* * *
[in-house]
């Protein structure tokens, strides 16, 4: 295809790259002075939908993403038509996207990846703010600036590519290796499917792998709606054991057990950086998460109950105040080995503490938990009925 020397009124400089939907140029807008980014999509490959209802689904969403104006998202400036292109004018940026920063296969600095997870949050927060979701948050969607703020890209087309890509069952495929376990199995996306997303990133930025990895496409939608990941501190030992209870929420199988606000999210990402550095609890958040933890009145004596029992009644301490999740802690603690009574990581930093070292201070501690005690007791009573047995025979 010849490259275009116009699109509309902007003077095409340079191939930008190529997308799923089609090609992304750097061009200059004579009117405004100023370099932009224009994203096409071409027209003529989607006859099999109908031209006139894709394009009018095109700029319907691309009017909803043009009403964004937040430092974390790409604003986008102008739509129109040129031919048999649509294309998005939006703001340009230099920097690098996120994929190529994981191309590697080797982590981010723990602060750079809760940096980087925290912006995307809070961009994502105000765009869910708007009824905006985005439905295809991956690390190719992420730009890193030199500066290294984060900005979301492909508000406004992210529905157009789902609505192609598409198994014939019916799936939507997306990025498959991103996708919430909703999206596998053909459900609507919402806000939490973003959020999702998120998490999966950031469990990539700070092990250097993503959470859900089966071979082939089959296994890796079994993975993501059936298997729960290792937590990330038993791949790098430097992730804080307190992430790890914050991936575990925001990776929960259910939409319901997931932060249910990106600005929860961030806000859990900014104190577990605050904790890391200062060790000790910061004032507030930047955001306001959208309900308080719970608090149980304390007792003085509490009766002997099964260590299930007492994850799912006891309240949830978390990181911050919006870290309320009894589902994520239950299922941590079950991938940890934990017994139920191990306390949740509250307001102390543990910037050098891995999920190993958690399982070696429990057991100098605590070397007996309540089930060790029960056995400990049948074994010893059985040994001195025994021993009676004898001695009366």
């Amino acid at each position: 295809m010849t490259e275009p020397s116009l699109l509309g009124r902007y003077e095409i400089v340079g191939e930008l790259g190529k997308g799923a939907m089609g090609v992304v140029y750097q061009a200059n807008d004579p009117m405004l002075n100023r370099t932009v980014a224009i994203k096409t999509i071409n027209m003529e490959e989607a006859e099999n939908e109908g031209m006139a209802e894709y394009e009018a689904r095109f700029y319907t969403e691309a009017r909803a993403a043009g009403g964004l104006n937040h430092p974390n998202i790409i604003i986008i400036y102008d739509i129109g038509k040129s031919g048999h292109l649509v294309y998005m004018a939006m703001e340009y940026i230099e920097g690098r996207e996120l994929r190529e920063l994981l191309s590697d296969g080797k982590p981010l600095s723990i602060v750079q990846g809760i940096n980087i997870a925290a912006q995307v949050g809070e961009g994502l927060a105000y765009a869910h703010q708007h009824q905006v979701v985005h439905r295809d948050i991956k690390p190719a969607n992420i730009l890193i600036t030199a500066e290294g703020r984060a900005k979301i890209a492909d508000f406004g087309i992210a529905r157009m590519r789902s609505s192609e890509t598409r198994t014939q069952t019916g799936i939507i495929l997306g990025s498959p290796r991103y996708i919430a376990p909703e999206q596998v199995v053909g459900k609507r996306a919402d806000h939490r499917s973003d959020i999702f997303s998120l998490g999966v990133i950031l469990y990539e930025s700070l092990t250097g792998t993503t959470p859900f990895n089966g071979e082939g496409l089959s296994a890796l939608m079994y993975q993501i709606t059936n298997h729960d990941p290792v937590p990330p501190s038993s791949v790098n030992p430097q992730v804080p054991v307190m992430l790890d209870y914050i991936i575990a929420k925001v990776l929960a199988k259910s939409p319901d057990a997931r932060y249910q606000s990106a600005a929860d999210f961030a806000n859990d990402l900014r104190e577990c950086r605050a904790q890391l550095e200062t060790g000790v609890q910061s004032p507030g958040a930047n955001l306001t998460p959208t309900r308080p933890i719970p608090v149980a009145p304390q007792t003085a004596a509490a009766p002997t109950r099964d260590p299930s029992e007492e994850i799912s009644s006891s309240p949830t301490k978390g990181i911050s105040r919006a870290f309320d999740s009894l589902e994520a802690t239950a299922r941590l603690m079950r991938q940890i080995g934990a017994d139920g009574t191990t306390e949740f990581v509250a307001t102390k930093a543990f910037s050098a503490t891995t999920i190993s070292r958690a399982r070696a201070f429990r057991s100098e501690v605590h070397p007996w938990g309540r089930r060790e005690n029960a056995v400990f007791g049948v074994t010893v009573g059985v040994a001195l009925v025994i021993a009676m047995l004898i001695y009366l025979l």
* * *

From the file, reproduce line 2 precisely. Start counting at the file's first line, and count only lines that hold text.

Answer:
């Protein structure tokens, strides 16, 4: 295809790259002075939908993403038509996207990846703010600036590519290796499917792998709606054991057990950086998460109950105040080995503490938990009925 020397009124400089939907140029807008980014999509490959209802689904969403104006998202400036292109004018940026920063296969600095997870949050927060979701948050969607703020890209087309890509069952495929376990199995996306997303990133930025990895496409939608990941501190030992209870929420199988606000999210990402550095609890958040933890009145004596029992009644301490999740802690603690009574990581930093070292201070501690005690007791009573047995025979 010849490259275009116009699109509309902007003077095409340079191939930008190529997308799923089609090609992304750097061009200059004579009117405004100023370099932009224009994203096409071409027209003529989607006859099999109908031209006139894709394009009018095109700029319907691309009017909803043009009403964004937040430092974390790409604003986008102008739509129109040129031919048999649509294309998005939006703001340009230099920097690098996120994929190529994981191309590697080797982590981010723990602060750079809760940096980087925290912006995307809070961009994502105000765009869910708007009824905006985005439905295809991956690390190719992420730009890193030199500066290294984060900005979301492909508000406004992210529905157009789902609505192609598409198994014939019916799936939507997306990025498959991103996708919430909703999206596998053909459900609507919402806000939490973003959020999702998120998490999966950031469990990539700070092990250097993503959470859900089966071979082939089959296994890796079994993975993501059936298997729960290792937590990330038993791949790098430097992730804080307190992430790890914050991936575990925001990776929960259910939409319901997931932060249910990106600005929860961030806000859990900014104190577990605050904790890391200062060790000790910061004032507030930047955001306001959208309900308080719970608090149980304390007792003085509490009766002997099964260590299930007492994850799912006891309240949830978390990181911050919006870290309320009894589902994520239950299922941590079950991938940890934990017994139920191990306390949740509250307001102390543990910037050098891995999920190993958690399982070696429990057991100098605590070397007996309540089930060790029960056995400990049948074994010893059985040994001195025994021993009676004898001695009366």